When we arrived in Cardiff for our first city break, we both had chest infections, which wasn’t ideal, but Wales’s capital city didn’t disappoint. If anything, it was a bit of a surprise!
Cardiff was our test city; we needed to hone our travel blogging skills and develop a city breaks template. In truth, we forgot we had a job to do and got on enjoying wheelchair-accessible Cardiff!
Whether it’s entertainment, sport, shopping, history or even relaxation, Cardiff is the perfect destination to experience them all!
Steeped in over 2000 years of history, the university city evolved from a minor settlement into the world’s busiest port and then into the worthy capital city of Wales, which it is today.
Stepping off the train, this is a culturally diverse city immediately apparent. It’s heartwarming to see the diversity of this magnitude, with students from every nation and European citizens living alongside a proud Welsh population.
Cardiff’s architecture also beautifully represented diversity, which shares stories of a bygone age. We were struck by the contrast of a Grade II listed railway station (Cardiff Central) less than 500 yards away from one of the world’s most advanced stadia: The Millennium Stadium.
Wandering the streets, you are enticed and charmed by the modern shopping centres, historically significant markets, and quaint emporiums. If that’s not enough, it’s all set against the impressive backdrop of Cardiff Castle.
Cardiff has undoubtedly set the bar high for our city breaks, and it’s a shame we only had two days to explore it. We are, however, left with the promise we will return soon!
Travelling to Cardiff
Cardiff is well connected by road, rail and air. We recommend leaving the car at home because, like in all major cities, traffic congestion is an issue and parking can be expensive.
Cardiff city centre is pedestrianised, the public transport network which includes accessible buses and trains is the best way to get around and probably the cheapest. A “Park and Ride” scheme is in operation, so if your car is essential we’d advise using the project… more details about “Park and Ride“.
We can’t comment on Cardiff Airport because we didn’t use it. Being an international airport, we’d assume it has a fully accessible support service… their website suggests it does!
We arrived at Cardiff Central, and although it wasn’t filmed there you’re transported to the railway scene in ” A Brief Encounter”. This Grade II listed building has maintained most of its original features and is stunning!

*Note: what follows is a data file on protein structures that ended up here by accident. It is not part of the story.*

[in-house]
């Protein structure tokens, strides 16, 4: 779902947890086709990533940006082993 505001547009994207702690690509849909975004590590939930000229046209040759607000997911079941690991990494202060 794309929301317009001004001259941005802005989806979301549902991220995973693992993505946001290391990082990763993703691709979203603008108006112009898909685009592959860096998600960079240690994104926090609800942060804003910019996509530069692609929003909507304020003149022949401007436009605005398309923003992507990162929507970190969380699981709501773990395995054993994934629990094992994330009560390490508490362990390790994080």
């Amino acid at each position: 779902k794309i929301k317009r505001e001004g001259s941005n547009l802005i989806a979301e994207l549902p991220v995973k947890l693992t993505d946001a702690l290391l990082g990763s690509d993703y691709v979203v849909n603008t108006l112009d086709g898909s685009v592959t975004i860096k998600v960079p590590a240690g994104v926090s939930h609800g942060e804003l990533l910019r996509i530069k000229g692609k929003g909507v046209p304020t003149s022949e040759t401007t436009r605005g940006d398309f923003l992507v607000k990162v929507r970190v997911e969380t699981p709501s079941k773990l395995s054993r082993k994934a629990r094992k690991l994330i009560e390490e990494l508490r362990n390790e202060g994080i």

It’s impossible not to imagine locomotives sitting on the track, tooting their whistles and bellowing out plumes of steam while folk in period clothing mingle on the platform and drink tea in smoke-filled tea rooms.
We don’t usually get excited by railway stations, but this one deserves it!
Getting Around Cardiff
Cardiff city centre is surprisingly compact with everything easily accessible on foot or wheels.
Talking about wheels, if you can ride a bike, you can hire one from Pedal Power.
We found walking/pushing took us into parts of the city centre we’d have probably missed. Numerous alleyways lead you into “oldie worldly” arcades with splendour and intricacies too good to miss.
As a wheelchair user, Cardiff is relatively flat. More importantly, a lot of thought has been given to accessibility.
Pavements, kerbs and road crossings are mainly designed with us in mind. There’s also a city centre mobility assistance scheme where you can hitch a ride or book in advance an environmentally friendly electric vehicle… details here.
Wheelchair Accessible Hotels in Cardiff
You are spoilt for choice when resting your head after a hard day sightseeing. Cardiff has accommodation to suit every budget and taste and can cater to any whim.
We didn’t stay in a five* hotel and can’t afford it (hint). We took advantage of Premier Inn’s room sale and booked two nights at the Premier Inn City Centre hotel.
In all honesty, I couldn’t imagine anything a five* hotel could offer us that the Premier Inn didn’t? It’s a bit sad, but we loved this hotel so much we’ve written a post about it … The Best Value Hotel in Cardiff
Although other budget hotels are available, they’d be hard pushed to top the service, location and price of Premier Inn Cardiff City Centre.
Things to do in Cardiff ina Wheelchair
Eating and Drinking in Cardiff